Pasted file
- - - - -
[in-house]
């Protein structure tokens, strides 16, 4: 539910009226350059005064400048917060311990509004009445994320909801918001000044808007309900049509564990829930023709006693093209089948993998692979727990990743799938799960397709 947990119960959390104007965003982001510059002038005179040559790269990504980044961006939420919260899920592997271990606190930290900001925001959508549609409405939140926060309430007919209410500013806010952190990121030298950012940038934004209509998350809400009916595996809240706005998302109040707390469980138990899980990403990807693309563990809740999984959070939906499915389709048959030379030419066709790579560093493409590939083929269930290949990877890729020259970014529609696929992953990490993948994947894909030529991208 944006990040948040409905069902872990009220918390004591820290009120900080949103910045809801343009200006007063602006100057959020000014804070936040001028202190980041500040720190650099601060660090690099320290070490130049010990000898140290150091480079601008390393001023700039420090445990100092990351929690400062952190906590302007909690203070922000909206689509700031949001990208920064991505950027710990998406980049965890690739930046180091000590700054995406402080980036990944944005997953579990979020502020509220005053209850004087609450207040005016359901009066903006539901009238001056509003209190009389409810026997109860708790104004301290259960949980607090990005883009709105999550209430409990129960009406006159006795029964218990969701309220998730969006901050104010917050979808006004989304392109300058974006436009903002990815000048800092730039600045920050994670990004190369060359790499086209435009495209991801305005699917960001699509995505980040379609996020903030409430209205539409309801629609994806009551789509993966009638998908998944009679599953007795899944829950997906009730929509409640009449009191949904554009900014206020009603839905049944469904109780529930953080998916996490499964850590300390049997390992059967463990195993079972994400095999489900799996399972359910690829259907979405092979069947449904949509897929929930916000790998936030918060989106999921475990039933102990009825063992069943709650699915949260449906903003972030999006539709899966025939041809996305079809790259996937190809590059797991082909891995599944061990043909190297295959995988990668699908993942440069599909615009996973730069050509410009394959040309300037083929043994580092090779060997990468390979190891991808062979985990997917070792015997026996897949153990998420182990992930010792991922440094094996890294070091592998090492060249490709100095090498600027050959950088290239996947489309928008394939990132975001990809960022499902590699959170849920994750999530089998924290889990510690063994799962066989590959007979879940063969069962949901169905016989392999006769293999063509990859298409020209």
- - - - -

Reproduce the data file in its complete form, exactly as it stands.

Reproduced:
[in-house]
């Protein structure tokens, strides 16, 4: 539910009226350059005064400048917060311990509004009445994320909801918001000044808007309900049509564990829930023709006693093209089948993998692979727990990743799938799960397709 947990119960959390104007965003982001510059002038005179040559790269990504980044961006939420919260899920592997271990606190930290900001925001959508549609409405939140926060309430007919209410500013806010952190990121030298950012940038934004209509998350809400009916595996809240706005998302109040707390469980138990899980990403990807693309563990809740999984959070939906499915389709048959030379030419066709790579560093493409590939083929269930290949990877890729020259970014529609696929992953990490993948994947894909030529991208 944006990040948040409905069902872990009220918390004591820290009120900080949103910045809801343009200006007063602006100057959020000014804070936040001028202190980041500040720190650099601060660090690099320290070490130049010990000898140290150091480079601008390393001023700039420090445990100092990351929690400062952190906590302007909690203070922000909206689509700031949001990208920064991505950027710990998406980049965890690739930046180091000590700054995406402080980036990944944005997953579990979020502020509220005053209850004087609450207040005016359901009066903006539901009238001056509003209190009389409810026997109860708790104004301290259960949980607090990005883009709105999550209430409990129960009406006159006795029964218990969701309220998730969006901050104010917050979808006004989304392109300058974006436009903002990815000048800092730039600045920050994670990004190369060359790499086209435009495209991801305005699917960001699509995505980040379609996020903030409430209205539409309801629609994806009551789509993966009638998908998944009679599953007795899944829950997906009730929509409640009449009191949904554009900014206020009603839905049944469904109780529930953080998916996490499964850590300390049997390992059967463990195993079972994400095999489900799996399972359910690829259907979405092979069947449904949509897929929930916000790998936030918060989106999921475990039933102990009825063992069943709650699915949260449906903003972030999006539709899966025939041809996305079809790259996937190809590059797991082909891995599944061990043909190297295959995988990668699908993942440069599909615009996973730069050509410009394959040309300037083929043994580092090779060997990468390979190891991808062979985990997917070792015997026996897949153990998420182990992930010792991922440094094996890294070091592998090492060249490709100095090498600027050959950088290239996947489309928008394939990132975001990809960022499902590699959170849920994750999530089998924290889990510690063994799962066989590959007979879940063969069962949901169905016989392999006769293999063509990859298409020209």